A few years ago, there was a distinction between the “world wide web” and the Internet. The distinction has decreased, but in the wake of Apple’s landmark WWDC keynote, I think the technical distinction between the terms is an important point to make. The difference between the Internet and the web that rides on top of the Internet forms the basis for two very different points of view for the future of personal computing.
Forgive me as I drastically oversimplify a highly complex system.
I recently had the privilege of speaking at career day at my kids school. When asked if any of them could explain the Internet, the kids gave a few entertaining answers like “that’s where the Google is”, and “it’s where you can find stuff”. Although most kids knew what a computer was, none knew that the Internet was a collection of computers of varying sizes. Calling the Internet the “Cloud” further abstracts the reality of what the Internet is from what it is perceived as being. The Internet is an interconnecting of devices, both large and small. Many other systems ride on top of the Internet, like email, file transfer, name mapping, and, most popular of all, the world wide web.
The World Wide Web
The World Wide Web uses the hypertext transfer protocol to send hypertext markup language between computers. The markup language is compiled into web pages viewed in a web browser. Web pages contain hypertext links to other web pages, links that branch out like a spider’s web, hence the name, World Wide Web, the “www” part of the naming scheme for web sites.
The Web rides on top of the Internet. Companies like Google make money by selling ads on web sites. So, in their view of the Internet, the web is not only the biggest thing, it’s the only thing, and the more they can draw you into the web browser, the more money they can make.
Who Profits From This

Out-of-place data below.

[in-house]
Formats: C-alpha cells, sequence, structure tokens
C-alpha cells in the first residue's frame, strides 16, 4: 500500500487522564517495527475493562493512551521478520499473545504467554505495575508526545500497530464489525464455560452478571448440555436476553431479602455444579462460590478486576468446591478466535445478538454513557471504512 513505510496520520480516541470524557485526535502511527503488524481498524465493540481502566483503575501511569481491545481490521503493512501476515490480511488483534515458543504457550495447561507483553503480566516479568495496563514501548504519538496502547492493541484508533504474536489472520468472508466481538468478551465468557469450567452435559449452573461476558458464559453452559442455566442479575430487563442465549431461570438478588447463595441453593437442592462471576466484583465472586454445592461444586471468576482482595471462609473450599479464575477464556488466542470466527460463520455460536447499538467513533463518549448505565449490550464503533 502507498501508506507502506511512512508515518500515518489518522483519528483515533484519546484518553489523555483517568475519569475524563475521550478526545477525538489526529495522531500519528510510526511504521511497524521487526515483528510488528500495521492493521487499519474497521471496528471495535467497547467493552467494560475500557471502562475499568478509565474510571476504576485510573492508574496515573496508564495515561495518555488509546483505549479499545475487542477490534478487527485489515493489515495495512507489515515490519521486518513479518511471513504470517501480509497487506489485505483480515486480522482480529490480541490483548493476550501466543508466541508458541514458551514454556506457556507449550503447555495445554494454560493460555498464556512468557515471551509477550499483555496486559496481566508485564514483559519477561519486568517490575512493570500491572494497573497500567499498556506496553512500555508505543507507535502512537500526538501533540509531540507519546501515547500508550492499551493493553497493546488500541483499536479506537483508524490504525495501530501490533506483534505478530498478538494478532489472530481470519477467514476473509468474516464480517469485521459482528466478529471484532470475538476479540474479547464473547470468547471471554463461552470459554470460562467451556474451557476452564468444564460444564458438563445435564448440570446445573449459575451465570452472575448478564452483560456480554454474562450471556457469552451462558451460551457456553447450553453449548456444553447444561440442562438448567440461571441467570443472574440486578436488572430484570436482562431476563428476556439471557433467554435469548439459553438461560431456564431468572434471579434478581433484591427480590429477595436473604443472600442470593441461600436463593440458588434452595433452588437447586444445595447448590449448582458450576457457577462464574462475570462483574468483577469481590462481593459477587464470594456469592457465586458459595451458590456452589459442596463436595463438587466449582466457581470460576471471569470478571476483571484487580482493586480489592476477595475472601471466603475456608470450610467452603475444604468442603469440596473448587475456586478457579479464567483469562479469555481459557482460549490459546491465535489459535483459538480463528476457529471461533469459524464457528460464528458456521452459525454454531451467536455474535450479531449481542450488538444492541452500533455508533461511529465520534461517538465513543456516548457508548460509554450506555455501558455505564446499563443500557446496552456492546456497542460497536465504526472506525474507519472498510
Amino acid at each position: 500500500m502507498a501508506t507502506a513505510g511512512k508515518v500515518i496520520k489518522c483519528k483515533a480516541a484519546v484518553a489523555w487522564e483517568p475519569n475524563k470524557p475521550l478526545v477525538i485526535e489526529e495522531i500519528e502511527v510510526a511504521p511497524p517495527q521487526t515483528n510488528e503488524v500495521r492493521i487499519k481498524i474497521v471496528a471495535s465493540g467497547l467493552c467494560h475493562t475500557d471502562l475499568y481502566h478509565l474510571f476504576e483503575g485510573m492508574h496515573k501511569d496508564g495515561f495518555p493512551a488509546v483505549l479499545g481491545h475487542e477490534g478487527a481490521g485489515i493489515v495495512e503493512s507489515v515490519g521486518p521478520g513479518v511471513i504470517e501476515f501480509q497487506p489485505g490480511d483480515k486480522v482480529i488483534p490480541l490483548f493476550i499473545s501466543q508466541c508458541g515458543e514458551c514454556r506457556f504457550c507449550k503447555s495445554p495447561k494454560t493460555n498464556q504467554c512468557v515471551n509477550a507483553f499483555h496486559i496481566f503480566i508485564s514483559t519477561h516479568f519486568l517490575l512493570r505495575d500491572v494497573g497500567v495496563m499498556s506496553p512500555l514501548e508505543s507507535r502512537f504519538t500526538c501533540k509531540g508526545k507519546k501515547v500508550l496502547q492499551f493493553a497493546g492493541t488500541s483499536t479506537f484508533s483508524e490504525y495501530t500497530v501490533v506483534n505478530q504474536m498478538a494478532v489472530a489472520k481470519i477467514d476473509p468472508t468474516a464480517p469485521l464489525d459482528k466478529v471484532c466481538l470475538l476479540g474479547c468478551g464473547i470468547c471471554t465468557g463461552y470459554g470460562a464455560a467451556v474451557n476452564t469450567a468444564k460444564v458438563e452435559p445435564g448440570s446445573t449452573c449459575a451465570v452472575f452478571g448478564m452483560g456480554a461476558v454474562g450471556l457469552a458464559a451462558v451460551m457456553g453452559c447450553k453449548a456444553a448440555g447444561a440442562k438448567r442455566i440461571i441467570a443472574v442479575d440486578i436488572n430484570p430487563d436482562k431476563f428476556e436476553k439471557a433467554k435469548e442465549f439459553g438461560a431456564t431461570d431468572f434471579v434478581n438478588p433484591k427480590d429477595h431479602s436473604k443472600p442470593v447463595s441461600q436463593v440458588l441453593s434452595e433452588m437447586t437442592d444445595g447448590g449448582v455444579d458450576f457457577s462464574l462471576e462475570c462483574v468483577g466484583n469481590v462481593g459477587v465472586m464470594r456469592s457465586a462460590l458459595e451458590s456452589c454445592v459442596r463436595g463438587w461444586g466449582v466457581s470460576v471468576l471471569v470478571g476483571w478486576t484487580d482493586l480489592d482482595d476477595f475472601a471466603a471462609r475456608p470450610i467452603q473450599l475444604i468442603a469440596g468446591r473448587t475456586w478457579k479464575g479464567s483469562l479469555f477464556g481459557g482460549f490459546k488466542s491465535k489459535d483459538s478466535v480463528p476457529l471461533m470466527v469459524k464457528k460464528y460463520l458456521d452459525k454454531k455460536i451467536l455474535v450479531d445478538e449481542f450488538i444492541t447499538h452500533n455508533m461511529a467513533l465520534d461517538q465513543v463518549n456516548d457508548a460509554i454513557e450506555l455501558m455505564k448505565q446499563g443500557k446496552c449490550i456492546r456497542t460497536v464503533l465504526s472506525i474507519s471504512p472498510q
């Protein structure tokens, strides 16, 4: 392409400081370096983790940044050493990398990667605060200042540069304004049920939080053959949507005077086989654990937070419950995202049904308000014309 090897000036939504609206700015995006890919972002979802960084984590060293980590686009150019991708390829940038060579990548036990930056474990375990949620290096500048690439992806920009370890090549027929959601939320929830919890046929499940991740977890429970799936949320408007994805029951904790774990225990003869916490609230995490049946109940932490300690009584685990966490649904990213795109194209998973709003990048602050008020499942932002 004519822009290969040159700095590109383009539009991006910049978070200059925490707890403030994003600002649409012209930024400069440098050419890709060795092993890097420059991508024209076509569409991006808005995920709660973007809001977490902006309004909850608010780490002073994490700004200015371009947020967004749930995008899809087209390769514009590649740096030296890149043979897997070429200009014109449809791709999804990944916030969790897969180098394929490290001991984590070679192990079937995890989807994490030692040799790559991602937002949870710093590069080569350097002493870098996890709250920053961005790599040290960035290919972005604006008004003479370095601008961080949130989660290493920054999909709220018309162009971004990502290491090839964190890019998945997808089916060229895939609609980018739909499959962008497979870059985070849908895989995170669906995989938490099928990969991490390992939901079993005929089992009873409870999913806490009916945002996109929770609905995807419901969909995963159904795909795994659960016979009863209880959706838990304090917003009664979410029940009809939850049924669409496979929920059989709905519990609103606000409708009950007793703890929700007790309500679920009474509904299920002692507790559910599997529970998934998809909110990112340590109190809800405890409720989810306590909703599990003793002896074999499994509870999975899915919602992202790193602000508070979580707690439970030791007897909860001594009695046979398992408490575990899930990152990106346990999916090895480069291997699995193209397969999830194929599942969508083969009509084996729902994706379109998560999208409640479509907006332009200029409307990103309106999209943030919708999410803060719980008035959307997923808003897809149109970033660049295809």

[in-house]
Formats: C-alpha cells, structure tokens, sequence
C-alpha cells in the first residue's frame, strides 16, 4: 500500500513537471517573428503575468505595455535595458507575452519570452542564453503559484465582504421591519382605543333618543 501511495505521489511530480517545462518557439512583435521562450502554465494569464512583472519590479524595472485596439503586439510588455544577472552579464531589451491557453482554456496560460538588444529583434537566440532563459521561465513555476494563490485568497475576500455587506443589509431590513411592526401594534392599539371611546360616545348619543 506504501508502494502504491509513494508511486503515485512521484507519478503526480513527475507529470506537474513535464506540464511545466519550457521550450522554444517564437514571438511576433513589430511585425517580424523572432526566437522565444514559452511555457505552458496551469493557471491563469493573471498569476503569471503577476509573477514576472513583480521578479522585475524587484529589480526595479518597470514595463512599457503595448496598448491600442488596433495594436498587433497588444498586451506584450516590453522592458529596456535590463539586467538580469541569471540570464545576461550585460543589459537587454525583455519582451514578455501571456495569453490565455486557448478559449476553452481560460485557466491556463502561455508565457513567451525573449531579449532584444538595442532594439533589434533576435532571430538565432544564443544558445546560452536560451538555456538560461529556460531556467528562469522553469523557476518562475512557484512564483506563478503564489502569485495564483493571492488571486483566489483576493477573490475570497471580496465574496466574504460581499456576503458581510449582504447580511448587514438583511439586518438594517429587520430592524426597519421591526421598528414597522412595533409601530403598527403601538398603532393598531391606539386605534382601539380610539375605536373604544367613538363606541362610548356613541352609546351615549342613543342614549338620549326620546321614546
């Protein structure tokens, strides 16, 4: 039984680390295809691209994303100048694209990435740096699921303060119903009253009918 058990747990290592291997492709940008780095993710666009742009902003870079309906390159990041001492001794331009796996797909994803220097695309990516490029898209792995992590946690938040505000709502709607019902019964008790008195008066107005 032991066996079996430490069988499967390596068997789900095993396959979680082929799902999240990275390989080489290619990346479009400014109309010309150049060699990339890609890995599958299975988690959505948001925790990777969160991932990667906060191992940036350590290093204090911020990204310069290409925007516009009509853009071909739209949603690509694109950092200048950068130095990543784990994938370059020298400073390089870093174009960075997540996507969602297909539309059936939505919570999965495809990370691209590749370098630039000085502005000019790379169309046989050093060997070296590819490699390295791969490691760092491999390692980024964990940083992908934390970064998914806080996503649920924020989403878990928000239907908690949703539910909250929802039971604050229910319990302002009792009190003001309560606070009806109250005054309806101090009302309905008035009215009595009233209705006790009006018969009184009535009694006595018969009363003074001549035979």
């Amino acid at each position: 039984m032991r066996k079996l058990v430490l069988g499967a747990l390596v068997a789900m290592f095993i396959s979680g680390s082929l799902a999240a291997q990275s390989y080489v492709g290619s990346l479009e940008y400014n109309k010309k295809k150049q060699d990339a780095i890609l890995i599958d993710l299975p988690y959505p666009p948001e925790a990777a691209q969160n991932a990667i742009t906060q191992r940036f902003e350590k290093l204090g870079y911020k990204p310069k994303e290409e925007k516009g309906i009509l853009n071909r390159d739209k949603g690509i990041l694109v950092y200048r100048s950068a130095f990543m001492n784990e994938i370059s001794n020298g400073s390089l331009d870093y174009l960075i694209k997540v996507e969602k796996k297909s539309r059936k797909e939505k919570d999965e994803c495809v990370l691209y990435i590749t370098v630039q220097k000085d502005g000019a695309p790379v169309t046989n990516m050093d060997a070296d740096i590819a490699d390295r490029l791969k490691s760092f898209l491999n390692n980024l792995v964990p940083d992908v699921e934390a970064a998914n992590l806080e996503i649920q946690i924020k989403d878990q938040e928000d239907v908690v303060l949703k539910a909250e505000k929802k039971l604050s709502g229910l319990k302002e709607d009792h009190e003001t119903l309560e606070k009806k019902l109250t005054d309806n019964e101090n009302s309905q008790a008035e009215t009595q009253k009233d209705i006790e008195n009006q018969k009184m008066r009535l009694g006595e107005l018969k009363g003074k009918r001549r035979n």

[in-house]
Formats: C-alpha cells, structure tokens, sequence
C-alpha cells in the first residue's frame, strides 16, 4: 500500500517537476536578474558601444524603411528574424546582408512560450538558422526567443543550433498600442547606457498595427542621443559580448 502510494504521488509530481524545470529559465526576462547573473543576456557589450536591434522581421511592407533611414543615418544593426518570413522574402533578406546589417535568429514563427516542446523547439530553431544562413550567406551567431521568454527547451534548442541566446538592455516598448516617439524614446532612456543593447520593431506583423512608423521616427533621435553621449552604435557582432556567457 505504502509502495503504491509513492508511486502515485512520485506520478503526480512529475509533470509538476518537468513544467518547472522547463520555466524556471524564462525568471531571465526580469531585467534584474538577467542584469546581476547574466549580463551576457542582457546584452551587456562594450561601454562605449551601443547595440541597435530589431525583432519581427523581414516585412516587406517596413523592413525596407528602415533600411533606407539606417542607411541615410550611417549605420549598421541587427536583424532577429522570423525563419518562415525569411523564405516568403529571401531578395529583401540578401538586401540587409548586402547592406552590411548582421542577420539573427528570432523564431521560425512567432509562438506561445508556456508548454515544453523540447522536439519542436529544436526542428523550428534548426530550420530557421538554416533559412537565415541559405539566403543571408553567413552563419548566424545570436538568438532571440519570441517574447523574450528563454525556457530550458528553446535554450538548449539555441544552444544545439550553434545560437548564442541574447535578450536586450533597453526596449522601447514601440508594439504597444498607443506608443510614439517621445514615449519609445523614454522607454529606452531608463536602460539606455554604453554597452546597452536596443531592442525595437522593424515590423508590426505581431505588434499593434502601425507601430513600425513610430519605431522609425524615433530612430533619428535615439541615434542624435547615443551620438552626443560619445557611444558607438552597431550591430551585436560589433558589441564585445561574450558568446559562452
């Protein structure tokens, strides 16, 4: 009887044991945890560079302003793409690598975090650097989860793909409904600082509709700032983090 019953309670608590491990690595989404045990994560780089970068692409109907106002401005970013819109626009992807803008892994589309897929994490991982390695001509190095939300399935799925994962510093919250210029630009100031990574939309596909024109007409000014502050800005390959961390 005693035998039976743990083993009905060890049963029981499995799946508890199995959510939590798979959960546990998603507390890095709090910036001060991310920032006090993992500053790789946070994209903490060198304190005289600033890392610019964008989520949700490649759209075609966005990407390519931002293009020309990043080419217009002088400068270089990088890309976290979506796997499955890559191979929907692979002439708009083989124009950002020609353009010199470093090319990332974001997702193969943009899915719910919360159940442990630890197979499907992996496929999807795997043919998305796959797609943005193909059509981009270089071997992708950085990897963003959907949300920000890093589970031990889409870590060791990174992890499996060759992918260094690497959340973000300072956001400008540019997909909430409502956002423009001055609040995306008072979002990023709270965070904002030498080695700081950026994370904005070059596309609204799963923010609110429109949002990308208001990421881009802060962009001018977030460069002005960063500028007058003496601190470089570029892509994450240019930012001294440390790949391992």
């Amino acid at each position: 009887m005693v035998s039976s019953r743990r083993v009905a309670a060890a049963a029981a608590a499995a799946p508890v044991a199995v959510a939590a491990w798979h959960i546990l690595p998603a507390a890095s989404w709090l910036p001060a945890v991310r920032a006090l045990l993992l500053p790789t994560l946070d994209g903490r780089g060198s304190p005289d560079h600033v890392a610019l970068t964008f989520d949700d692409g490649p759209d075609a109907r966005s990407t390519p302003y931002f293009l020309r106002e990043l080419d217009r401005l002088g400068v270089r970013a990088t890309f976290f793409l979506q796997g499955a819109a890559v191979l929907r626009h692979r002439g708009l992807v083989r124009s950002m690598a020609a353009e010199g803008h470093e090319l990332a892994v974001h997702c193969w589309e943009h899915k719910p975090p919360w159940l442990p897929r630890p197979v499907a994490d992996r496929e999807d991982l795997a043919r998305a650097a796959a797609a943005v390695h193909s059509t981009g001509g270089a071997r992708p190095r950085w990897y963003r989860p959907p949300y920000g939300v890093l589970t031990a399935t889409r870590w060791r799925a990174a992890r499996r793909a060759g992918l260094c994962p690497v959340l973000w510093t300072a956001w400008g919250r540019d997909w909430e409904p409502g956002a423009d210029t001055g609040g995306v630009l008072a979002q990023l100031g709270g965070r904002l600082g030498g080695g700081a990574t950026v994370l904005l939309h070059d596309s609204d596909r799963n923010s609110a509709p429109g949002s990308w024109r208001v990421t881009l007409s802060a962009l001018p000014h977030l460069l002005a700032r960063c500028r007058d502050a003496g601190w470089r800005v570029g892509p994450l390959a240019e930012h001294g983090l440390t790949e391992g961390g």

Apple’s recent announcement of iCloud centers around native applications that run on their devices. This is because Apple makes money from selling Macs, iPhones, iPods, and iPads. Apple makes software to make their hardware more appealing to potential buyers. They are a hardware company. On the other hand, Google is an advertising company. They make software to sell ads. They give away the software for free so they can build a large user base to make their advertising space more appealing to corporations.
In Google’s view of the Internet, the “Cloud” is centered on their ability to present the user with ads, therefore the Google view of the Cloud is inside the web browser. Apple, being a hardware company, sees the Cloud as an interconnect between their devices, not a restricted window seen through the web browser. Apple is willing to use the entire Internet to move things around, Google wants to keep you in the browser as much as possible. So much so that they are building an entire operating system that is nothing but a web browser.
I should note that I do not know what file transfer mechanisms iCloud uses. It is very possible that they are using protocols that are built on top of http, and are technically higher up the stack, but what I’m trying to address is the conceptual model. Apple’s iCloud is device centric, Google’s “cloud” is web centric.
In Apple’s view of the Cloud, it is entirely possible that eventually a person could forget they were using the Internet at all. The promise of iCloud is that news, messages, emails, documents, pictures, music, and entertainment could be delivered to all of your devices without thinking about it. Eventually, as this technology is refined, it will be more common to live outside of the web browser than inside, a concept I could see ad companies like Google having a problem with.